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February 13, 2004

Creation in the Schools (again...)
The State Board of Education gave preliminary approval Tuesday to a 10th-grade biology lesson that scientists say could put "intelligent design" in Ohio classrooms.

Setting aside an impassioned plea from the National Academy of Sciences, the board voted 13-4 to declare its intent to adopt the "Critical Analysis of Evolution" lesson next month...LINK

Reportedly, the language for the lesson plan is coming from Wells' "Icons of Evolution." (Talkorigins.org site on the book here)

A lot of people on GNXP (probably rightly) see all this as a battle between good and evil. The forces of ignorance versus the forces science. The Church versus Galileo

I see it as a god-awful mess.

First of all let's go over the problems on the Creationist side:

  • They're wrong and they want to teach their wrongness in the schools

That's about it for them really.

Now for the problems with our side:

  • Science is about debate, not suppressing dissent. Practically, though, what goes on in the schools is not science, but indoctrination. Kind of goes against scientific ideals. Necessary, of course, but not all that ideologically pure.
  • How do you reliably differentiate the kooks from the rational dissenters? That remains an unsolved problem for scientific institutions. More correctly, the practical solutions are not perfect, nor are they immune to inertia and bureaucracy. Creationists (rightly) jump on this.
  • Consensus controls the universities (mostly) which makes consensus necessary for any widely spread scientific view not promulgated by another source. This is a practical state of affairs, but not a strictly scientific one. With religion in the mix, you have that other source promulgating the wackos.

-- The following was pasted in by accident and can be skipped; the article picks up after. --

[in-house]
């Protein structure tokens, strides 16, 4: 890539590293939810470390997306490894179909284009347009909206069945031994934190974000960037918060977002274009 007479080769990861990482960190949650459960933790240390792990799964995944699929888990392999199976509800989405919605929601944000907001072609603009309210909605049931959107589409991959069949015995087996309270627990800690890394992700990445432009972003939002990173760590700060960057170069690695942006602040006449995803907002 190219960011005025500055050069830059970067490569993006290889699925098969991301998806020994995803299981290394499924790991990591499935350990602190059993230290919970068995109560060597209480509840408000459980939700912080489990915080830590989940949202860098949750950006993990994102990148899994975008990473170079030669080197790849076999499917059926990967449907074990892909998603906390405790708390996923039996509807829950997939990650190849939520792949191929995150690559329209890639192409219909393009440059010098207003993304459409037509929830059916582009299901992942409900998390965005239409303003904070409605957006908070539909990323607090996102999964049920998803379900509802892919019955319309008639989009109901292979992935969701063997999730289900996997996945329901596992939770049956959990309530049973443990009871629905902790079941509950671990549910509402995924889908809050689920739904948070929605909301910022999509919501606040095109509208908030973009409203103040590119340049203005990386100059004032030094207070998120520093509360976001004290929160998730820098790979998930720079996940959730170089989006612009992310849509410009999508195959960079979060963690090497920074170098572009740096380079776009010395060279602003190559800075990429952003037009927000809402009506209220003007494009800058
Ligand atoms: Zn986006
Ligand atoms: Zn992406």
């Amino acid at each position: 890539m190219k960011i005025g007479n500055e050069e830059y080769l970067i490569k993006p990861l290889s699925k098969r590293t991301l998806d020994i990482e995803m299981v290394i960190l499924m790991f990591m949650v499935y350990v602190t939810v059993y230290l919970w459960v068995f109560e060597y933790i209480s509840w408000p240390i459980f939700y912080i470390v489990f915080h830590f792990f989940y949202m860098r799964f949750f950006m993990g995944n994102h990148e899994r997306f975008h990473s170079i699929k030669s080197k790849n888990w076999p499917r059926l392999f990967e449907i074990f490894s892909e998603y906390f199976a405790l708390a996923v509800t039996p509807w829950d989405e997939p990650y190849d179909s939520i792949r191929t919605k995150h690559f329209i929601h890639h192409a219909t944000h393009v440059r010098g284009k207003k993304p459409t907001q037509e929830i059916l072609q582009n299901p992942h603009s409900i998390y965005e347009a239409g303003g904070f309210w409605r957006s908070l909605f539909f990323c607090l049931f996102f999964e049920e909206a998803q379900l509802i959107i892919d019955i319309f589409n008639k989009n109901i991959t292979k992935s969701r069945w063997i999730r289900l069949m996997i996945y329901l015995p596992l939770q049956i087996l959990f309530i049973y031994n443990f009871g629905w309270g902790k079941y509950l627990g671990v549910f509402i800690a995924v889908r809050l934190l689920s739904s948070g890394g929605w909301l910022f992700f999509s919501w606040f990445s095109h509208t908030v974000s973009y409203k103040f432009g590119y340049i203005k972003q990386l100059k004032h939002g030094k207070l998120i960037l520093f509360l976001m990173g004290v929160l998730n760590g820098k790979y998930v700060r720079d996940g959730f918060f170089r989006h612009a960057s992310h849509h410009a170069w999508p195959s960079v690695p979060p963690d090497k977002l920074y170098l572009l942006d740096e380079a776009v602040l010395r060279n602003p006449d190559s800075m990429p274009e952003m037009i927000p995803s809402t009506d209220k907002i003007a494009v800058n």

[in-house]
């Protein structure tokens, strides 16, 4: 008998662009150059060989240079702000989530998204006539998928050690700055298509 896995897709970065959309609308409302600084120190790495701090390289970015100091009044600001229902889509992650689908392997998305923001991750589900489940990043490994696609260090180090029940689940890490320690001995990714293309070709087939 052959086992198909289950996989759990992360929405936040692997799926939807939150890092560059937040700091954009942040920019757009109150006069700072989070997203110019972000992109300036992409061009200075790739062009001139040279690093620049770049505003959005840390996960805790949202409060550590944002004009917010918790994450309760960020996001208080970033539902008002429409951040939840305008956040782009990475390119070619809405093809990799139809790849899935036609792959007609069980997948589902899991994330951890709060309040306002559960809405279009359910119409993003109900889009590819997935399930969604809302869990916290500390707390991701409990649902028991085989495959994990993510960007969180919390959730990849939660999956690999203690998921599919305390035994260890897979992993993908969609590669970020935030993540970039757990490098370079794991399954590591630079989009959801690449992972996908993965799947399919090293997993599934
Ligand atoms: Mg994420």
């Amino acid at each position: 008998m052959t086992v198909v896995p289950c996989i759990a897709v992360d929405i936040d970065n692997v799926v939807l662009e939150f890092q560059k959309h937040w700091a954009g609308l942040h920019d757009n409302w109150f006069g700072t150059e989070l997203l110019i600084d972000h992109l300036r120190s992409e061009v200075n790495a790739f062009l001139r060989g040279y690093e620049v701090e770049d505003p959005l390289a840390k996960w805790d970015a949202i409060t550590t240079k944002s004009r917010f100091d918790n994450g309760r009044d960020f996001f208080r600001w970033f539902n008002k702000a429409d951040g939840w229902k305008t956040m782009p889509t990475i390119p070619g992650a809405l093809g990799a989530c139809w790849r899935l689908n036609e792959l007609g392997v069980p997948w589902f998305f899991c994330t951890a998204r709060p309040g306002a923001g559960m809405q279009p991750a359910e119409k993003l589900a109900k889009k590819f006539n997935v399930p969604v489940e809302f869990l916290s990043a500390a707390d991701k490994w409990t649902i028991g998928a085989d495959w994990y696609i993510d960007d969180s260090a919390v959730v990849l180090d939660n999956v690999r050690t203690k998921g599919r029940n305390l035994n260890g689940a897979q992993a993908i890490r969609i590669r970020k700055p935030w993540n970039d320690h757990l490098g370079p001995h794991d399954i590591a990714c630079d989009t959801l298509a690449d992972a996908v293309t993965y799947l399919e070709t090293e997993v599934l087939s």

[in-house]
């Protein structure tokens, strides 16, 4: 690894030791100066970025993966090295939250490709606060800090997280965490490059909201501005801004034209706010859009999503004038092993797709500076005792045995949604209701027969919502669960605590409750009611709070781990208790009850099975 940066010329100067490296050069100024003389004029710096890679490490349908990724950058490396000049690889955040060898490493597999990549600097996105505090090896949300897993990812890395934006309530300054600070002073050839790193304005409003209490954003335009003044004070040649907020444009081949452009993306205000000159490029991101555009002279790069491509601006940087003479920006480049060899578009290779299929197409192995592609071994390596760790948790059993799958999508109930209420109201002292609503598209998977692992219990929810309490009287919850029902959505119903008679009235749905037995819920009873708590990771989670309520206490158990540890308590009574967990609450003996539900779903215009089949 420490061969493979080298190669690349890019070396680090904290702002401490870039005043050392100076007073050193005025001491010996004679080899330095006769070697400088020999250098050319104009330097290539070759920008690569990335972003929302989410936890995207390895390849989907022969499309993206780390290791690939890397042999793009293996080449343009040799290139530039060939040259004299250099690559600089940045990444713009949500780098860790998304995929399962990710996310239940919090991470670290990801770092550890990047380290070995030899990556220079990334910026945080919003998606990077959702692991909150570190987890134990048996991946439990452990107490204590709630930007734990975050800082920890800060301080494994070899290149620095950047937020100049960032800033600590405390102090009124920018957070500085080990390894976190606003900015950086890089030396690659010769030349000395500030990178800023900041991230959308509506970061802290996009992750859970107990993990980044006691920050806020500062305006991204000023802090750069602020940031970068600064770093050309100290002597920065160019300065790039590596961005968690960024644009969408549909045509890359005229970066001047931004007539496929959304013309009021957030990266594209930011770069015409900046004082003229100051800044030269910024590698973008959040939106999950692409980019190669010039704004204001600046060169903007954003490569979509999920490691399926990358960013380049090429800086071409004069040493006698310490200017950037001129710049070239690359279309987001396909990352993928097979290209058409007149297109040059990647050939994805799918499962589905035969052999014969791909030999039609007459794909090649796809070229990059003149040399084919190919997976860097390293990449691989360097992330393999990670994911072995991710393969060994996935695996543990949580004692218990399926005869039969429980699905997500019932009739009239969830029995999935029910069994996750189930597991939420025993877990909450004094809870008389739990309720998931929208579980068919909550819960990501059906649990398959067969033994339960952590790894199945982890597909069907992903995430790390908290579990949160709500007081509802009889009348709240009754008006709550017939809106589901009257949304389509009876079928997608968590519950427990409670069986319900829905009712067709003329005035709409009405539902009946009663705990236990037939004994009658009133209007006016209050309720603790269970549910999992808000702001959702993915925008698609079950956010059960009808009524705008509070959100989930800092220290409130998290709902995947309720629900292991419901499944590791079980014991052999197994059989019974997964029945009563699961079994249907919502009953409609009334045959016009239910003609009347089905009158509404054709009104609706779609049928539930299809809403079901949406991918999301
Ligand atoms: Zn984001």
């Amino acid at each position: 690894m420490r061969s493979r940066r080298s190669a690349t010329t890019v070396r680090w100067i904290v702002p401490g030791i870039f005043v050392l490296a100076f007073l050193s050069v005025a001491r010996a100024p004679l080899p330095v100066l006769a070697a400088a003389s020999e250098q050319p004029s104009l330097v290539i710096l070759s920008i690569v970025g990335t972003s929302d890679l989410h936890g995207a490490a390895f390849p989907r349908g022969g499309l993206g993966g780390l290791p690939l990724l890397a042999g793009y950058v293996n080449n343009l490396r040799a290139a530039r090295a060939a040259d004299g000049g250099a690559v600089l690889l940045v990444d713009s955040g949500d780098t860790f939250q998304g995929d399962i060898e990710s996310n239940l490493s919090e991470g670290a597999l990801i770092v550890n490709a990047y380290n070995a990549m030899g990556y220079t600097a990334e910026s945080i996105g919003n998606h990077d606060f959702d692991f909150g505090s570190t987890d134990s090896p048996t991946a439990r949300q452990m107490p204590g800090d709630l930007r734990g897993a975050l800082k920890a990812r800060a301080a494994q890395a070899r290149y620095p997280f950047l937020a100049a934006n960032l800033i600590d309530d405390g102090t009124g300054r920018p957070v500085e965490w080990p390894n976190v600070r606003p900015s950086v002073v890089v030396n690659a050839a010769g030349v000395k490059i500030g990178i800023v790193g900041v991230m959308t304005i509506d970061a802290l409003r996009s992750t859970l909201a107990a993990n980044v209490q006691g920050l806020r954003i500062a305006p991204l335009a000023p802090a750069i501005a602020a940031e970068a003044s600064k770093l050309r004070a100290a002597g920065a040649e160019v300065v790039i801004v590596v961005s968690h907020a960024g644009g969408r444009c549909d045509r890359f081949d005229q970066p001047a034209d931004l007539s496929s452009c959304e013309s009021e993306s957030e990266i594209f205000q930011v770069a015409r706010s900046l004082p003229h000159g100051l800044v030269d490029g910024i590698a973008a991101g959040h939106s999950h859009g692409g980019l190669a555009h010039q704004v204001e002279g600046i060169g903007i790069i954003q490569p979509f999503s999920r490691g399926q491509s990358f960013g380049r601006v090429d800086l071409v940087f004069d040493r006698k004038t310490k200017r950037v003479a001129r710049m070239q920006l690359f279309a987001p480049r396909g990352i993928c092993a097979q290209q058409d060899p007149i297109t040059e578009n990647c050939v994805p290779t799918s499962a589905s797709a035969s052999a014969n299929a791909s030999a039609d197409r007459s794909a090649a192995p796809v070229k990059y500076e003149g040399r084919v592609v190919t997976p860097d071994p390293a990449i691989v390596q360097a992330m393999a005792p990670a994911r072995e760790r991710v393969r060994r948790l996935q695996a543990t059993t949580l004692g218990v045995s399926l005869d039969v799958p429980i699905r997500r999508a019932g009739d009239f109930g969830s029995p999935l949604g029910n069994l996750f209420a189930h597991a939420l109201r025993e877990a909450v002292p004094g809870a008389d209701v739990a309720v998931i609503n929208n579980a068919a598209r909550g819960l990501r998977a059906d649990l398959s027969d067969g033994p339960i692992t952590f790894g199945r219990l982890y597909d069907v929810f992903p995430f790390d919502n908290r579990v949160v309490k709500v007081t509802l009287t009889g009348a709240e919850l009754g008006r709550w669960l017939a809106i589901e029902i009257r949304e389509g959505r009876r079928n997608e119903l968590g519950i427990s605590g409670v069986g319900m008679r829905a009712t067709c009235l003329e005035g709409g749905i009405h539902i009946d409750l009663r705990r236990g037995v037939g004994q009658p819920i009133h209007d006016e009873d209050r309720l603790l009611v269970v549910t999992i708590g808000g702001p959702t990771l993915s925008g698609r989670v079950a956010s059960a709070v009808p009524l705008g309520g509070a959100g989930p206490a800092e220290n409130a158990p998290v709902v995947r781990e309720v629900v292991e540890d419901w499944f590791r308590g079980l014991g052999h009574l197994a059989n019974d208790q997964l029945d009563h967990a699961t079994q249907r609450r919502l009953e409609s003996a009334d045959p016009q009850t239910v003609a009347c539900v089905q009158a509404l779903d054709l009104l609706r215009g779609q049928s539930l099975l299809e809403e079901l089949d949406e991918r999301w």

What are the practical solutions to this mess? War with the believers in the press? Maybe. That's what we are doing now.

Here are my personal goals for the teaching of evolution:

  • Make sure that anyone smart enough to understand the theory and do science with it (and who is interested in it) has access to the best arguments for evolution. And the best arguments against. They'll muddle through, mostly.
  • Make sure that the rest of the population does not believe anything so wacky that it negatively affects public policy

The first point, in my opinion, does not have much to do with high school. The second does. I suppose that it can be used as justification for the current Creationism v. Evolution school board wars. But frankly, I think that it is a matter of secularization levels, IQ, and literacy rates in society more than what is actually taught. IQ and literacy rates do not have much to do with public schools. Secularization can be promulgated in the public schools (and is), but I think the negative effects outweigh the positive.

Either way, the battle over lesson plans that we see now is of little consequence. Thankfully.

Posted by Thrasymachus at 07:24 AM